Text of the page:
When government cancelled its subsidy to the farmers, they could no longer afford the high costs of the technology package that included herbicides, pesticides, and chemical fertilizers. As such, these practices have not been used for years in the region and thus encouraged the recovery of traditional knowledge and practices and the adoption of agro-ecological farming practices and methods.
The project managed the strategy of giving added value to local organic production instead of purely selling raw materials. Part of this strategy is to obtain growth based on generating demand for organic products with added value. We are exporting 50 percent of our production to a Japanese company in the United States who is interested in Fair Trade relations and elimination of intermediaries for the greater benefit of producers.
At a basic working level, we opted for the quality of agro-ecological production as a process of ecological restoration and social reconstruction and not so much by the quantity or volume. We are currently working in 36 communities but Bachajón’s Mission is as large as 560 communities and they all produce coffee.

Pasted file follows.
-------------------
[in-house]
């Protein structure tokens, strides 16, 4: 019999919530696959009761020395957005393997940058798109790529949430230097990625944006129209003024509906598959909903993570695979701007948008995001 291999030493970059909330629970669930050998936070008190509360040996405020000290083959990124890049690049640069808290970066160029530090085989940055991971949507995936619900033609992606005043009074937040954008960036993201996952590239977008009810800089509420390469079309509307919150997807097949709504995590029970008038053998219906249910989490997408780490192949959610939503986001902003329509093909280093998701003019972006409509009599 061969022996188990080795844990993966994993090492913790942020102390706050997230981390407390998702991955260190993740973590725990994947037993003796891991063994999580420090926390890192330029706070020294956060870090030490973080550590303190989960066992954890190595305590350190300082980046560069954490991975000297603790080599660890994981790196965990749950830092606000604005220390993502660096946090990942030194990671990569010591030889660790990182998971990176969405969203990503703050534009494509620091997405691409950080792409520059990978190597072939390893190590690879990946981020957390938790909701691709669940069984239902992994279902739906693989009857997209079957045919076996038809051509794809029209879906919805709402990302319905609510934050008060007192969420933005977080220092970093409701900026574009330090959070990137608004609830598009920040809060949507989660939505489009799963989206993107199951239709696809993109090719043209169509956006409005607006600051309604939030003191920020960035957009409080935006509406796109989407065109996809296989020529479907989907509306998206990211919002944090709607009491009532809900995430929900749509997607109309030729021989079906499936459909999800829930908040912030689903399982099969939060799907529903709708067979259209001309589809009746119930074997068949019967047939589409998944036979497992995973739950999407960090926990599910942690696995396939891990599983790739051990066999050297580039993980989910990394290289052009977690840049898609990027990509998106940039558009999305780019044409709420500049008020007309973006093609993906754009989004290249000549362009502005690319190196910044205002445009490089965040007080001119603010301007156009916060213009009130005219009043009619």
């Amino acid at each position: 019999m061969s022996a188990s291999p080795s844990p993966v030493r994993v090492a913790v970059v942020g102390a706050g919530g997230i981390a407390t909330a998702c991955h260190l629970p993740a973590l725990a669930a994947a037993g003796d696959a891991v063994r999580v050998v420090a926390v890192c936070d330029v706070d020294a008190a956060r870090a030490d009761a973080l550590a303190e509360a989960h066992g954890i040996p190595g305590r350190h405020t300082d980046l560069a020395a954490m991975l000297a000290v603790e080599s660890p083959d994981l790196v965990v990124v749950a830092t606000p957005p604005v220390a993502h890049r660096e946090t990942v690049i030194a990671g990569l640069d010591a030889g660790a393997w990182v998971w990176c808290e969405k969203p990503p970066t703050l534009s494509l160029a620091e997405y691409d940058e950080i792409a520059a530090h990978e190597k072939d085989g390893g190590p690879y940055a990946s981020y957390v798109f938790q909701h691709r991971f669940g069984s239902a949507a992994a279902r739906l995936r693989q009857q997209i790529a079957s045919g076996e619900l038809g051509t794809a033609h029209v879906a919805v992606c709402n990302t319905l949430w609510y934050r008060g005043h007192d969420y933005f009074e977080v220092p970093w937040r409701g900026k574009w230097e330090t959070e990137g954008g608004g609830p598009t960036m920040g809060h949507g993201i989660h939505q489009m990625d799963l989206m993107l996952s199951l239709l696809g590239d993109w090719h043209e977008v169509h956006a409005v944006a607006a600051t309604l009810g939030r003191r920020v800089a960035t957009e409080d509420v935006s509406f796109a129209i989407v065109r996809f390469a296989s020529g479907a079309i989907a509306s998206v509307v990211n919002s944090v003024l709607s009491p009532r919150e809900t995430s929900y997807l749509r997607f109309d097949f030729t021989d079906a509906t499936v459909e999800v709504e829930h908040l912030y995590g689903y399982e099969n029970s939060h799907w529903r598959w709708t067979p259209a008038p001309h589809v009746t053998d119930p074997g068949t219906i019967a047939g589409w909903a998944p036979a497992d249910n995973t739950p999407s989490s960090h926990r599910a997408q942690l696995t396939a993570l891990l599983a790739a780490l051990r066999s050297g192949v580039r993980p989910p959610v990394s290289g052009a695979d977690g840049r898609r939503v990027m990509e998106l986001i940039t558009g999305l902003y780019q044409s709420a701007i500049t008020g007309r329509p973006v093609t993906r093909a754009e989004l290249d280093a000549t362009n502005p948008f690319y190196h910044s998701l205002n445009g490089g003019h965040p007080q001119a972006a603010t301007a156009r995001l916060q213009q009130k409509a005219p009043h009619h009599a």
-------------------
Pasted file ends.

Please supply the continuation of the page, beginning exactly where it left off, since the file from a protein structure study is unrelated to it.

Based on the results and the demand generated, we will continue to grow. The idea of creating community organized responses through the involvement of various social stakeholders such as universities, companies, foundations and social movement, allows us to have an optimistic growth scenario. We also try to link with other activities of the Society of Jesus in other countries like Colombia and Spain, to share this work model and to generate new markets and synergies.
How engagement with the project enriches them as Jesuits
To face an unfair economic exploitation scenario that prevents indigenous communities from “having life and having it abundantly,” we Jesuits want to generate hope. It is comforting to collaborate with excluded people to generate viable alternatives for local development and to improve their life conditions, away from the donation and subsidy culture in which many of the regions are treated.
Motivated by the document, With passion for environmental justice in Promotio Iustitiae No 110, 2013/1, we ourselves feel part of the answer given by the Society of Jesus as an apostolic body to this “reconciliation with creation.” We contribute our grain of sand to the generation of viable alternatives of development on a small scale. We are greatly pleased to find common ways with other works and activities of the Mexican Province, and especially with the universities, as they have an enormous potential for contributing to the ecological field.
Oscar Rodríguez, SJ works at the Bachajón Mission in Chiapas, México. Please visit Bats’il Maya Café Gourmet if you want to know more about the cooperative, the coffee production, and the support to indigenous communities. To know more about the cafeterias network promoted by the project, please visit Capeltic Nuestro Café.